Since he won the presidential election in November last year, Donald Trump has appointed a right-wing hawk to the post of US ambassador to Israel. He has also said he will appoint Jared Kushner, his Jewish son-in-law, to broker a Middle East peace deal.

A senior Palestinian politician has said that if the US follows through with President Donald Trump’s election campaign promise to move the country’s embassy in Israel to Jerusalem, the Palestinian Authority (PA) could withdraw its recognition of the Jewish state.

Speaking to the Voice of Palestine radio station on Tuesday, Azzam al-Ahmad, a member of Mahmoud Abbas’s Fatah party, said the PA was planning “retaliatory measures” if the embassy were to be relocated, including the escalation of Palestinian “peaceful popular resistance.”

  • Europe

In his roughly 15-minute-long speech, Trump mentioned neither NATO, nor the European Union, nor Europe. His only reference to allies came in passing: “We will reinforce old alliances and form new ones,” he said.

Although President Obama’s foreign policy missteps have made Europe much less safe than it was eight years ago, European elites have overlooked Obama’s mistakes because he is a “globalist” who seems to favor recreating the U.S. in the European image. Trump, by contrast, is a nationalist who wants to rebuild the U.S. in the American, not the European, image.

Since the American election on November 9, European television, radio and print media have produced an avalanche of negative stories, editorials and commentary that seethe with rage over the outcome of the vote.

In Spain, where anti-Americanism has held sway for many decades, the newspaper El País published an essay, “Declaration of War against Stupidity,” which showcases the contempt many Europeans have for ordinary Americans. The newspaper’s long-time essayist, John Carlin, wrote:

“The victory of Trump represents a rebellion against reason and decency. It is the triumph of racism, or misogyny, or stupidity — or all three things at once. It is the expression of the poor judgment and bad taste of 60 million Americans, the vast majority of them men and women of white skin who own homes, cars, firearms and eat more than citizens of any other country on earth.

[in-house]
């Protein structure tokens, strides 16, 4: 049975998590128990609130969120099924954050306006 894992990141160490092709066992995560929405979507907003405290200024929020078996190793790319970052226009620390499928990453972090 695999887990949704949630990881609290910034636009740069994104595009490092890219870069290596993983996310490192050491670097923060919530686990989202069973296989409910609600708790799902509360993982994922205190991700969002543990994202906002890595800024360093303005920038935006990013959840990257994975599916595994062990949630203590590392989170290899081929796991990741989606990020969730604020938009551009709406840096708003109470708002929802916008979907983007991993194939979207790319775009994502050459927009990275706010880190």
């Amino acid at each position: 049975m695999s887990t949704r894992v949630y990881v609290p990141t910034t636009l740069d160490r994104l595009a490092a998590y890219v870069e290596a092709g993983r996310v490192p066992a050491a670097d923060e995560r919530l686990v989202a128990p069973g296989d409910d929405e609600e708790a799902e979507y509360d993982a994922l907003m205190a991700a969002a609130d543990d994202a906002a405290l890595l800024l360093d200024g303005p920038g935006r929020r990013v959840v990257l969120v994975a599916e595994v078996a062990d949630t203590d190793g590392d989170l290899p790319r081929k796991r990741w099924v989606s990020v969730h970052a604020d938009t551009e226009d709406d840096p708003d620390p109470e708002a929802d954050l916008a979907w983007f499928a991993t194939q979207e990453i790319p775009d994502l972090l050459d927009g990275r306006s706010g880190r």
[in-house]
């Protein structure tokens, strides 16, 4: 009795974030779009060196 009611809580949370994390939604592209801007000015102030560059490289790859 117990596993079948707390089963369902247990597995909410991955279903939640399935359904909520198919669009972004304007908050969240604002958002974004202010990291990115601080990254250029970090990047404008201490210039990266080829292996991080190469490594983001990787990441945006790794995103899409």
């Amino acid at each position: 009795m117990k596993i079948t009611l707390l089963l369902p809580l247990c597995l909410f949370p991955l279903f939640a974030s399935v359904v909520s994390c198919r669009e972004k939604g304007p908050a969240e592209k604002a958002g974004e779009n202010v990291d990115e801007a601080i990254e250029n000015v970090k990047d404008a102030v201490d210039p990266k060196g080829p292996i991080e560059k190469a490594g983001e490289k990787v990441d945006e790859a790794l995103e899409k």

Mr Trump shows little affection for Germany, despite his Bavarian grandfather. If Europeans seek change, they will receive it good and hard from America’s new president. This week Mr Trump told British and German newspapers that he expected other countries to follow Britain out of the EU, which he termed “basically a vehicle for Germany”.(The Economist)

France and Germany voiced disquiet today over U.S. President Donald Trump’s decision to limit immigration and refugees from some Muslim countries, and they reaffirmed a firm line on Russian sanctions. They joined British Prime Minister Theresa May in cautioning Trump against premature moves on the issue.

In recent months Trump has hardly been sympathetic to France and France has been far from kind towards Trump.

When Trump said “France is no longer France, I wouldn’t go there” after the jihadist attack on a priest in the summer, it prompted a fierce reaction from this side of the Channel.

President François Hollande said Trump “makes him want to retch”.

When Hollande eventually emerged to “congratulate” Trump on his victory he hardly offered a ringing endorsement. The world is now facing a “period of uncertainty” said Hollande, in the understatement of the day.

So after saying he wouldn’t want to go to France, presumably Donald Trump might have to entertain the idea now he is head of state. But he shouldn’t expect a warm welcome. Unless perhaps Marine Le Pen is in power after this year’s elections in France.

  • Middle East

If there was any sign during the long campaign about Trump’s approach to the Middle East and U.S. foreign policy more generally, it was retrenchment.

President Donald Trump spoke with his Egyptian counterpart Abdel Fattah el-Sisi by phone earlier last week, discussing ways to further the fight against terrorism and extremism while stressing on the importance of bilateral ties between Washington and Cairo, White House officials and Egyptian state media said.

Trump  assured Sisi of U.S. military assistance supporting Egypt’s fight against terrorism. He praised Sisi’s efforts in combatting terrorism despite the economic burden it placed on the country and suggested a discussion on how Washington could support economic reforms in Cairo.

The Egyptians, are convinced that the Trump administration will offer its unconditional support for Sisi and drop the Bush and Obama administrations’ objections to Egypt’s abysmal record on human rights. For their part, the Turks know that the new administration will support their fight against Kurdish nationalism. Israelis are now confident of American political and diplomatic cover to continue the slow and steady annexation of the West Bank. The Arab Gulf states and Israel, outraged over Obama’s outreach to Iran, are counting on Trump to restore Washington’s adversarial relationship with Tehran.